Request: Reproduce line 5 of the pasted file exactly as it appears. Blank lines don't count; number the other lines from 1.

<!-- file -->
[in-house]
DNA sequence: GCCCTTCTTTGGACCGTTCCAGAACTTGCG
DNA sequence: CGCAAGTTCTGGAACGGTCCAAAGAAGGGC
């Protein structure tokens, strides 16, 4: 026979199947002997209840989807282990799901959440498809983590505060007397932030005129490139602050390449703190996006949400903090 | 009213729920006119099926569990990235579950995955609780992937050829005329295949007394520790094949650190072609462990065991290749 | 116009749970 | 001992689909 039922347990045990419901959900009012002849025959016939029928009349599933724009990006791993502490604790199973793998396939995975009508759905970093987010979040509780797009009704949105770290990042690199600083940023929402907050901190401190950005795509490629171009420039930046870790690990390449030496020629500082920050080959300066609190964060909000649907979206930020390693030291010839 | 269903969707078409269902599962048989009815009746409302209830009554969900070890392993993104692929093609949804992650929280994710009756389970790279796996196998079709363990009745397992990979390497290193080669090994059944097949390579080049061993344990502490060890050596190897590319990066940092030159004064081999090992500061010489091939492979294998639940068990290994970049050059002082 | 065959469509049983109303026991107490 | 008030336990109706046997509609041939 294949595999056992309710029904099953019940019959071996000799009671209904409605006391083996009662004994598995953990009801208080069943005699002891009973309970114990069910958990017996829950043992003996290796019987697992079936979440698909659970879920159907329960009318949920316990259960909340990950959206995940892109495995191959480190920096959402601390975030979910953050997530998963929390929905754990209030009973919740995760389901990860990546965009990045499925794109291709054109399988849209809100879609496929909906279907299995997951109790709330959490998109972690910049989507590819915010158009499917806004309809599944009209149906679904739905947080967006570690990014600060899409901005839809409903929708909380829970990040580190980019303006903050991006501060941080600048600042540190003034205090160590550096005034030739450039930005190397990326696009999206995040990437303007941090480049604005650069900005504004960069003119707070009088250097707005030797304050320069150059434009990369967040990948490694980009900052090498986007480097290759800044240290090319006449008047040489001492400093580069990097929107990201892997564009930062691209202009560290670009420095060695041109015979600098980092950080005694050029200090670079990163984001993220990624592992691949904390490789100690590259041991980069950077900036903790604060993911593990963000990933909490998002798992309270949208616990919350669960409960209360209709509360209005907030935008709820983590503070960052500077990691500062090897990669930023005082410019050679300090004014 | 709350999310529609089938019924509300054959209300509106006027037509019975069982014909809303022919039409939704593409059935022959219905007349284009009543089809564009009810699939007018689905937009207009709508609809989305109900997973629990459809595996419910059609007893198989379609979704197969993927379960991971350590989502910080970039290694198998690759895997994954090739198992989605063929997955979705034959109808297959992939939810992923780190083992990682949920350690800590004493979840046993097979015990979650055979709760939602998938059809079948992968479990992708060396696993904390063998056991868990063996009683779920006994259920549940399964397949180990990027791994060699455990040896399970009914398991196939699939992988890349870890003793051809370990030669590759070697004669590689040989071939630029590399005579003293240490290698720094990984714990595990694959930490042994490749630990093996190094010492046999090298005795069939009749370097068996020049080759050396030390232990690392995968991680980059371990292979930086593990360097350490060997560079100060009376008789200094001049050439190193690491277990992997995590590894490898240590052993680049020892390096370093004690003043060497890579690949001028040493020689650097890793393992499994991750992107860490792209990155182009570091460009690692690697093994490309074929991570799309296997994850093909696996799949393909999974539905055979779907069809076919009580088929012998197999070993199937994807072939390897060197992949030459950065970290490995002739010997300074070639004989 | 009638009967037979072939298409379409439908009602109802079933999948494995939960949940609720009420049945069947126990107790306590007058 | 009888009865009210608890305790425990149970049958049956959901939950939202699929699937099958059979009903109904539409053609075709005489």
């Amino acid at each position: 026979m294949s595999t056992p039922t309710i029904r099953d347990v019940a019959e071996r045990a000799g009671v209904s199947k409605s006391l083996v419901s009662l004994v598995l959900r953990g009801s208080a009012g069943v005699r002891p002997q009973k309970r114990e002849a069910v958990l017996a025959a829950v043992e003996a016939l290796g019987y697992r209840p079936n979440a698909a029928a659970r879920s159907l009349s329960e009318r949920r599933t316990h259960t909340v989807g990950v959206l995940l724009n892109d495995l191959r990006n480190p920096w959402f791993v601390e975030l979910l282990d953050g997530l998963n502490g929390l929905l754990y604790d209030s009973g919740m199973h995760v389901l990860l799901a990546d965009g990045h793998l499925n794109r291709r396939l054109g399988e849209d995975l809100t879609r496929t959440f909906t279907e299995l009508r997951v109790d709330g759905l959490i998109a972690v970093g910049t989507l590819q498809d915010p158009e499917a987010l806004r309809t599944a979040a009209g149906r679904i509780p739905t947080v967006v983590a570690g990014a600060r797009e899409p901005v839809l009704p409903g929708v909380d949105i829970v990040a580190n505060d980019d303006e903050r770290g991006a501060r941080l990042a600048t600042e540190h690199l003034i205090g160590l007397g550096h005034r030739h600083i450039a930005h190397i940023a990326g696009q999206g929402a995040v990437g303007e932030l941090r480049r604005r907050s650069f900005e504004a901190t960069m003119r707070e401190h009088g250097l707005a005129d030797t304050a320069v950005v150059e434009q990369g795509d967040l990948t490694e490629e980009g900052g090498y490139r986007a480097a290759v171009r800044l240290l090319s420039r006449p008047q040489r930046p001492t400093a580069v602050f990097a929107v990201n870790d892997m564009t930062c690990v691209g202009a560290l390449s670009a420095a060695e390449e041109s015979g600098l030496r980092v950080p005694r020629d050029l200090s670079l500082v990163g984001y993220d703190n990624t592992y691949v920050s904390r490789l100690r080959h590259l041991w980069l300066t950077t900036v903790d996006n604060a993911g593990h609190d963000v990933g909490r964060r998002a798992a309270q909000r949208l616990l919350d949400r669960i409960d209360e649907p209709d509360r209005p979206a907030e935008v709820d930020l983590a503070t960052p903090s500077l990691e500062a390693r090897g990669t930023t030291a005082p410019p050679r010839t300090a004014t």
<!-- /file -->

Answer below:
């Amino acid at each position: 026979m294949s595999t056992p039922t309710i029904r099953d347990v019940a019959e071996r045990a000799g009671v209904s199947k409605s006391l083996v419901s009662l004994v598995l959900r953990g009801s208080a009012g069943v005699r002891p002997q009973k309970r114990e002849a069910v958990l017996a025959a829950v043992e003996a016939l290796g019987y697992r209840p079936n979440a698909a029928a659970r879920s159907l009349s329960e009318r949920r599933t316990h259960t909340v989807g990950v959206l995940l724009n892109d495995l191959r990006n480190p920096w959402f791993v601390e975030l979910l282990d953050g997530l998963n502490g929390l929905l754990y604790d209030s009973g919740m199973h995760v389901l990860l799901a990546d965009g990045h793998l499925n794109r291709r396939l054109g399988e849209d995975l809100t879609r496929t959440f909906t279907e299995l009508r997951v109790d709330g759905l959490i998109a972690v970093g910049t989507l590819q498809d915010p158009e499917a987010l806004r309809t599944a979040a009209g149906r679904i509780p739905t947080v967006v983590a570690g990014a600060r797009e899409p901005v839809l009704p409903g929708v909380d949105i829970v990040a580190n505060d980019d303006e903050r770290g991006a501060r941080l990042a600048t600042e540190h690199l003034i205090g160590l007397g550096h005034r030739h600083i450039a930005h190397i940023a990326g696009q999206g929402a995040v990437g303007e932030l941090r480049r604005r907050s650069f900005e504004a901190t960069m003119r707070e401190h009088g250097l707005a005129d030797t304050a320069v950005v150059e434009q990369g795509d967040l990948t490694e490629e980009g900052g090498y490139r986007a480097a290759v171009r800044l240290l090319s420039r006449p008047q040489r930046p001492t400093a580069v602050f990097a929107v990201n870790d892997m564009t930062c690990v691209g202009a560290l390449s670009a420095a060695e390449e041109s015979g600098l030496r980092v950080p005694r020629d050029l200090s670079l500082v990163g984001y993220d703190n990624t592992y691949v920050s904390r490789l100690r080959h590259l041991w980069l300066t950077t900036v903790d996006n604060a993911g593990h609190d963000v990933g909490r964060r998002a798992a309270q909000r949208l616990l919350d949400r669960i409960d209360e649907p209709d509360r209005p979206a907030e935008v709820d930020l983590a503070t960052p903090s500077l990691e500062a390693r090897g990669t930023t030291a005082p410019p050679r010839t300090a004014t």